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Antiregulatory Action

Congress: House passes bills to restrict federal rule-making

by Cheryl Hogue
December 12, 2011 | A version of this story appeared in Volume 89, Issue 50

Credit: U.S. House of Representatives
Rep. Lamar S. Smith (R-Texas)
Credit: U.S. House of Representatives

Led by Republicans seeking to pare back government, the House of Representatives this month passed three bills to restrict federal agencies’ ability to regulate.

The measures will help create jobs, their supporters assert. Opponents counter that the bills will harm the public by curtailing health, safety, and environmental protections.

H.R. 3010 would have the broadest effect of the three bills. It would add layers of procedures to those that agencies already must follow before issuing a rule. Plus, it would provide more opportunities for legal challenges to regulations.

Rep. Lamar S. Smith (R-Texas), chairman of the House Judiciary Committee and sponsor of H.R. 3010, says the legislation “will help free up small businesses and employers to spend more, invest more, and produce more to create more jobs for American workers.”

But the White House says the measure, which the House passed on Dec. 1, “would impose unnecessary new procedures on agencies and invite frivolous litigation.”

Also, H.R. 3010 would require that agencies, in most cases, adopt the least costly regulatory option. Although sounding “seductively simple,” this provision would allow businesses to stymie rule-making by offering endless proposals for less costly alternatives, says Rep. Gerald E. Connolly (D-Va.), who opposed the bill.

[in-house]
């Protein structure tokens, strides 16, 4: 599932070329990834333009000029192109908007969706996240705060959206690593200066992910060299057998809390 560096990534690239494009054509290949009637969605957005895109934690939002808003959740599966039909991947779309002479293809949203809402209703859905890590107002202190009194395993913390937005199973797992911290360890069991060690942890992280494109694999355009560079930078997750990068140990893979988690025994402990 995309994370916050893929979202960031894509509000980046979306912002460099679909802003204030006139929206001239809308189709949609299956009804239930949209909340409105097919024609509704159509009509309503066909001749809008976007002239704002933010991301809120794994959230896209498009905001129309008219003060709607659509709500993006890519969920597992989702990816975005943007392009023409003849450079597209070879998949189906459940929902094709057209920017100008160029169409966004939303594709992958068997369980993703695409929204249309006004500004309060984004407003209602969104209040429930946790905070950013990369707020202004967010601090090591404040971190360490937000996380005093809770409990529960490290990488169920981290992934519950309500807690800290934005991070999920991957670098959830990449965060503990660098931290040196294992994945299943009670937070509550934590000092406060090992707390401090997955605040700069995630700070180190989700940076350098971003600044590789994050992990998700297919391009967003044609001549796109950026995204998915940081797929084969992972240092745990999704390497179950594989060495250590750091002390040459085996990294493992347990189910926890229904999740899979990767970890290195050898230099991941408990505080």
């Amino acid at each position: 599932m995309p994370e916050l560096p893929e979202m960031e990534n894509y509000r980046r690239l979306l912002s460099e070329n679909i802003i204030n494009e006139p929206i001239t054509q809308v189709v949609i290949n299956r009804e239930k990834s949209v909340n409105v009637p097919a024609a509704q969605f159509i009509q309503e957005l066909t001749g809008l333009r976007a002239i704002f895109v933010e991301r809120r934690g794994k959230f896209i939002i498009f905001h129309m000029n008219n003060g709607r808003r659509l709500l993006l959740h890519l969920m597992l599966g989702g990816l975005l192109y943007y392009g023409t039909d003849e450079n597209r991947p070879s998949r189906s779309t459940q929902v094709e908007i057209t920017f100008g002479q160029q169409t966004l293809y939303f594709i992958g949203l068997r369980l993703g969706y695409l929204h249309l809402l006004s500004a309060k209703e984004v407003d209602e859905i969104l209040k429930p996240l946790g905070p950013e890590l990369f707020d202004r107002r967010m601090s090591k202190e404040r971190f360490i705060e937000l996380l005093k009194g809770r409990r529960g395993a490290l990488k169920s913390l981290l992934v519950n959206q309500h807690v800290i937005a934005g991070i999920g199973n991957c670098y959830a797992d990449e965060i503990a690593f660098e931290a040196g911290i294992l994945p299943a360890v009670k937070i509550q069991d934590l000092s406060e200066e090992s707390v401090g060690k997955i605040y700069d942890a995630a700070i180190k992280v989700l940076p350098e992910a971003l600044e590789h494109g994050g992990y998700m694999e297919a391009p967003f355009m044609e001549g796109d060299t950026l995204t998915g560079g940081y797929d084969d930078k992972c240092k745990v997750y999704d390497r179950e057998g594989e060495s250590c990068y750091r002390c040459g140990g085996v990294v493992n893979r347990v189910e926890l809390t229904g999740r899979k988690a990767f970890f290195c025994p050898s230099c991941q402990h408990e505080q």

The second bill, H.R. 10, would require Senate and House approval of major regulations—those with an annual impact on the economy of $100 million or more—before they could take effect.

The sponsor of H.R. 10, Rep. Geoff Davis (R-Ky.), says the bill, which passed on Dec. 7, “will ensure congressional accountability for the regulations that have the greatest impact on our economy.”

However, Congress does not have the resources or time to ensure that needed regulations will take effect, says the Coalition for Sensible Safeguards. H.R. 10 would lead to politics rather than scientific judgments driving regulation, says the organization, which is composed of consumer, labor, scientific, faith, health, and environmental groups.

The third bill, H.R. 527, would require agencies to conduct more analysis of the impact of planned regulations on small businesses than is currently required. The House passed it on Dec. 1.

The three bills now move to the Senate, where they face an uphill battle, according to activist groups. White House advisers are recommending that President Barack Obama veto the measures if the Senate passes them.



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